'Here, in Egypt, the sun is beautiful, the colour tones are magnificent, the light is transparent, the women are sculptural and the men are superb. The scents are delicious, they surround us and perpetuate throughout the day and beyond and then, I think that life deserves to be lived!'
(The artist quoted; translated from French)
Displayed at the Galerie Eugène Druet in Paris the year of its making in 1929, Les Sycomores du Vieux Caire epitomises the theme of the Druet exhibition, dedicated to Sabbagh's native land, Egypt. Art critics who reviewed this exhibition, praised the way in which Sabbagh's paintings captured the essence of his homeland, describing the solo show as presenting 'Egypt seen through an Egyptian's eyes ... from Les Sycomores du Vieux Caire and the refreshing shades of Choubrah ... In love with his native land, he unveils to us new, and hence unique, sensations of Egypt' (Raymond Bouyer, Revue de l'art ancient et moderne, 1st May 1930; translated from French). A year after the Druet exhibition, Sabbagh obtained French citizenship in 1930, yet Les Sycomores du Vieux Caire encapsulates the artist's Alexandrian roots in this quintessentially Egyptian landscape.
Being the first Egyptian painter to study at the Louvre in Paris alongside French masters Paul Sérusier, Félix Vallotton and Nabis painter Maurice Denis, the present work faultlessly marries the two great cultural influences in Sabbagh's life through his truly unique painterly style. Passionate in creating an identifiable manner of painting during a time where the assimilation of stylistic trends such as the Nabis, the Fauvists and the Cubists was widespread, Sabbagh's thick areas of impasto softened by his brushstrokes and his interpretations of dimensionality are unprecedented. The sun-lit colours of the sandy foreground skillfully radiate a dazzling light and the weight of the Egyptian heat, counterbalanced by the shade created by the shielding of the sycamore's vast branches.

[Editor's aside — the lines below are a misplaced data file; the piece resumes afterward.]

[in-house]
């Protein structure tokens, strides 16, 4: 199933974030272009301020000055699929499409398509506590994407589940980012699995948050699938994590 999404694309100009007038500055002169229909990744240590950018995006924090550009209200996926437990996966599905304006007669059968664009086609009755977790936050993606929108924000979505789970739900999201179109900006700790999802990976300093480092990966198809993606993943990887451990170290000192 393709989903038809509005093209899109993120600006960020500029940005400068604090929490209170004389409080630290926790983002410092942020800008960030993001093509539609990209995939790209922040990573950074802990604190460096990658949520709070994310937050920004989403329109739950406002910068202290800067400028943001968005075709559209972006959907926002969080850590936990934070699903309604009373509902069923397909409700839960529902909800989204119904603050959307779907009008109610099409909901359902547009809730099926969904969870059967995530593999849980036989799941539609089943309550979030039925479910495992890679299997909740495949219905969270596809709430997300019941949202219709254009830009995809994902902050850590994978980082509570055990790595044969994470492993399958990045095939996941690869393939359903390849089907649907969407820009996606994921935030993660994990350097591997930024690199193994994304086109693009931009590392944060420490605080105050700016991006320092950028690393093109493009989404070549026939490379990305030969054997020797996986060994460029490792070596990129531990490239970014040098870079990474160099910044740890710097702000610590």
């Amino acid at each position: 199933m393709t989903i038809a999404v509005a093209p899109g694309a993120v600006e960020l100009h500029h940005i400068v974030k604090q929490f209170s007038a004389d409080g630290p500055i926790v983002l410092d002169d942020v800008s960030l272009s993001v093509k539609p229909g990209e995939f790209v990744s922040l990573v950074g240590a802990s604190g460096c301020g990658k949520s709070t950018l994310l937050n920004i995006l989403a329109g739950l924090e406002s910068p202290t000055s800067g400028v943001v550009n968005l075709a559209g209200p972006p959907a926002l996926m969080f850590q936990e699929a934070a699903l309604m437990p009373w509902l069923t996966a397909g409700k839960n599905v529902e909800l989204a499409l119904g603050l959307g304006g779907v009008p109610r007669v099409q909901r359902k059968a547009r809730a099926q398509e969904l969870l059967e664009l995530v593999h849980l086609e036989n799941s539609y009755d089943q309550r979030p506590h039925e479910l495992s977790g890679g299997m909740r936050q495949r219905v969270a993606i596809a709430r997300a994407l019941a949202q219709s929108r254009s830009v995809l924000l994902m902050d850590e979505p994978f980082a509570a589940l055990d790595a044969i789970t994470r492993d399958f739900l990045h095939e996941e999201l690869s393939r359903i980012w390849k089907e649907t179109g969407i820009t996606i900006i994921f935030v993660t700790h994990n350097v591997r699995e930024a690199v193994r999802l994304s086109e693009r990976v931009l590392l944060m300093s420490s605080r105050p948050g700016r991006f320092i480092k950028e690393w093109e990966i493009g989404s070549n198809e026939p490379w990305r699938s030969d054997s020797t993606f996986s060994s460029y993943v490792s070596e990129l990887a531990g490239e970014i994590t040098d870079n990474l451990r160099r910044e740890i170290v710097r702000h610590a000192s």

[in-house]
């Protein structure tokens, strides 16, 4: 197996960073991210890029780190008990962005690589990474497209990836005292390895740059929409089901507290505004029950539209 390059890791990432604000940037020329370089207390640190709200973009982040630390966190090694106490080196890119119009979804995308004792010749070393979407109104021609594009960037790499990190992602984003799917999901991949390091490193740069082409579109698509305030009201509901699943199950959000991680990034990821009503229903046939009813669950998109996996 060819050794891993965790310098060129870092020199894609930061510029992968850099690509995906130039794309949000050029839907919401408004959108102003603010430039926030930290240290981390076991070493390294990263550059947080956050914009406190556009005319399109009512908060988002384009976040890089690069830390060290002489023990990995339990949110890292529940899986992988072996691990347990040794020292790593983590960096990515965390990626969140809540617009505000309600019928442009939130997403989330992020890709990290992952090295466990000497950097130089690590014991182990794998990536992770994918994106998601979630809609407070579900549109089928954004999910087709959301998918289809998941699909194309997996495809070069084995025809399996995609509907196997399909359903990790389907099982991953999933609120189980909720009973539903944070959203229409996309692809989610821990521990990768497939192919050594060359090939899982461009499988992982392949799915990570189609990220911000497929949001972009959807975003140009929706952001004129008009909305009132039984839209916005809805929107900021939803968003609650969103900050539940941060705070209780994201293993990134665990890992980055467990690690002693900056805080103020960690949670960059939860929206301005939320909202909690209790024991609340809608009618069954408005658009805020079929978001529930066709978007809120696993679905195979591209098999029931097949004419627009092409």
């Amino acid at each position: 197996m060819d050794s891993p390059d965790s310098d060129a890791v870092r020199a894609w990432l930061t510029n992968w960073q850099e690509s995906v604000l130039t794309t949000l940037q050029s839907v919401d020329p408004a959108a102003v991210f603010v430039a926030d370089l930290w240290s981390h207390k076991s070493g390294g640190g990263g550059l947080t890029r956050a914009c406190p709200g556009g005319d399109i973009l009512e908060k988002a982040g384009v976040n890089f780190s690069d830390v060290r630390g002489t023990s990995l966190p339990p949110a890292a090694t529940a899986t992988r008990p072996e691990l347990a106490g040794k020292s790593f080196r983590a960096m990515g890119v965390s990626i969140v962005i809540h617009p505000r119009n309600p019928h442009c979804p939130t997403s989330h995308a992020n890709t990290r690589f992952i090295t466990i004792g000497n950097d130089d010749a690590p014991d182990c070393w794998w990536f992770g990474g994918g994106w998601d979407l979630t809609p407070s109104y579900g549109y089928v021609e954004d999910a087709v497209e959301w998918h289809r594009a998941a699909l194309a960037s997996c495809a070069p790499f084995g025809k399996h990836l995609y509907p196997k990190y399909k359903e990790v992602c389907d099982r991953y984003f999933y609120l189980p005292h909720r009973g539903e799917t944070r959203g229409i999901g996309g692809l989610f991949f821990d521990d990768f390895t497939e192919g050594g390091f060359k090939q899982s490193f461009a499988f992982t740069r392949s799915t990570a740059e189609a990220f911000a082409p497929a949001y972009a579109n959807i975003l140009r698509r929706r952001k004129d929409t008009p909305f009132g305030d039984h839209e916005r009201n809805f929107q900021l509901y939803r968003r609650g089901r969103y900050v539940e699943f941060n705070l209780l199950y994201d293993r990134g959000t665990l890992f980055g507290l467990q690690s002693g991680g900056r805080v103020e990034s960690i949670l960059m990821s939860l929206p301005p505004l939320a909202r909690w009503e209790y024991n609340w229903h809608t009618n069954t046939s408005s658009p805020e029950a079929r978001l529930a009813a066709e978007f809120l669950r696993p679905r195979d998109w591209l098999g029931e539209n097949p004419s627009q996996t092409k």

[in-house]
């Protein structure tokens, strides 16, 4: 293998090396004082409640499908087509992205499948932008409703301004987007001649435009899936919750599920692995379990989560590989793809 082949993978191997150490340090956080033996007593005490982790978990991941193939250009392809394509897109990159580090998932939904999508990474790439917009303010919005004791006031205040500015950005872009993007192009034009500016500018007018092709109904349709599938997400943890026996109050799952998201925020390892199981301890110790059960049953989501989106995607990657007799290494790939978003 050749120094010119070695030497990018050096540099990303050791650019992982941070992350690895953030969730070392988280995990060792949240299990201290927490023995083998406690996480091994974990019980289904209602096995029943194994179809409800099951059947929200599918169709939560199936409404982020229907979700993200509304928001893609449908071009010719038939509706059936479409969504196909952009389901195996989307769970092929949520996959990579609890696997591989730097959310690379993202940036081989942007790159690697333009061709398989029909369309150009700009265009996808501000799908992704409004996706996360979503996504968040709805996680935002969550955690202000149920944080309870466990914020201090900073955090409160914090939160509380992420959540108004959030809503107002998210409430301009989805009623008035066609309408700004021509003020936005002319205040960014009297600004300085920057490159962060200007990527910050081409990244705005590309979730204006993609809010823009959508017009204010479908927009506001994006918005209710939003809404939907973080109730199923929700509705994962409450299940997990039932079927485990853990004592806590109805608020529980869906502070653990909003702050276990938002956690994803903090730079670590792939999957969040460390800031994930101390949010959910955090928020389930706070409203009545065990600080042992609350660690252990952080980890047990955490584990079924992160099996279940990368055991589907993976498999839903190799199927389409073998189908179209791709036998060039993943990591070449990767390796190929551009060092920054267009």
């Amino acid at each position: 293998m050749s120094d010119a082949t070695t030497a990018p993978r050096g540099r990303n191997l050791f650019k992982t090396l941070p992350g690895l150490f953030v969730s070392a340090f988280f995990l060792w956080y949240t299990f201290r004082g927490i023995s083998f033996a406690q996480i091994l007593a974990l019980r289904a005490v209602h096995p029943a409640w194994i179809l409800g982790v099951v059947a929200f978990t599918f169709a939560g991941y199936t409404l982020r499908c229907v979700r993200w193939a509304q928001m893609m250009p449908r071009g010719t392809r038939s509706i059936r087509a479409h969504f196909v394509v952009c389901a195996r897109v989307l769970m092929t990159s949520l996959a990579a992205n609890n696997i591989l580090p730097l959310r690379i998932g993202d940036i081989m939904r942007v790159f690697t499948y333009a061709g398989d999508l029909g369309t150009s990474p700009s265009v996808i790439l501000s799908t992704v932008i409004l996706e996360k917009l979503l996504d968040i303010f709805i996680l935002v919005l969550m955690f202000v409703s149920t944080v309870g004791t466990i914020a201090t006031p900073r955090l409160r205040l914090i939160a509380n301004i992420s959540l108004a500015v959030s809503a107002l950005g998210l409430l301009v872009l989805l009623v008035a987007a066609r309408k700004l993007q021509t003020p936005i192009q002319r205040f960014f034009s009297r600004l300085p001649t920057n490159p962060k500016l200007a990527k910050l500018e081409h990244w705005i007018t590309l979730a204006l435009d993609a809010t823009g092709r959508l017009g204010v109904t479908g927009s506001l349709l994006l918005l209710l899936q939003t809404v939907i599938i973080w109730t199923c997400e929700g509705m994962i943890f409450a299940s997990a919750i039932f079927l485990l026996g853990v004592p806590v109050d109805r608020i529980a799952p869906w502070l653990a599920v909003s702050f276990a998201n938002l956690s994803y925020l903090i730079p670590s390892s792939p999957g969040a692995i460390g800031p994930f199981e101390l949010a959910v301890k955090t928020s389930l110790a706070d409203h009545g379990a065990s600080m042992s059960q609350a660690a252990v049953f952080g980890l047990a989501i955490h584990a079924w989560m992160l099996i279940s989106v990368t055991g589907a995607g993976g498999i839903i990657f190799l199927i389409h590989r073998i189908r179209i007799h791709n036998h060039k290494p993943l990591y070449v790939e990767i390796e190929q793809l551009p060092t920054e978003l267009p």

As inscribed along the lower left edge of the painting, Sabbagh dedicated Les Sycomores du Vieux Caire to H.R.H. King Fouad I (1868-1936), the ninth ruler of both Egypt and Sudan from the Muhammad Ali Dynasty. He was proclaimed King in 1922, following Britain's recognition of Egypt as an independent state despite keeping control over Sudan and clinging onto the reins of Egypt's foreign policies and military operations. Sabbagh's imposing sycamore tree dominates his composition and appears to be a majestic metaphor of Egyptian patriotism, that literally kept its roots in the ground despite centuries of successive foreign invasions.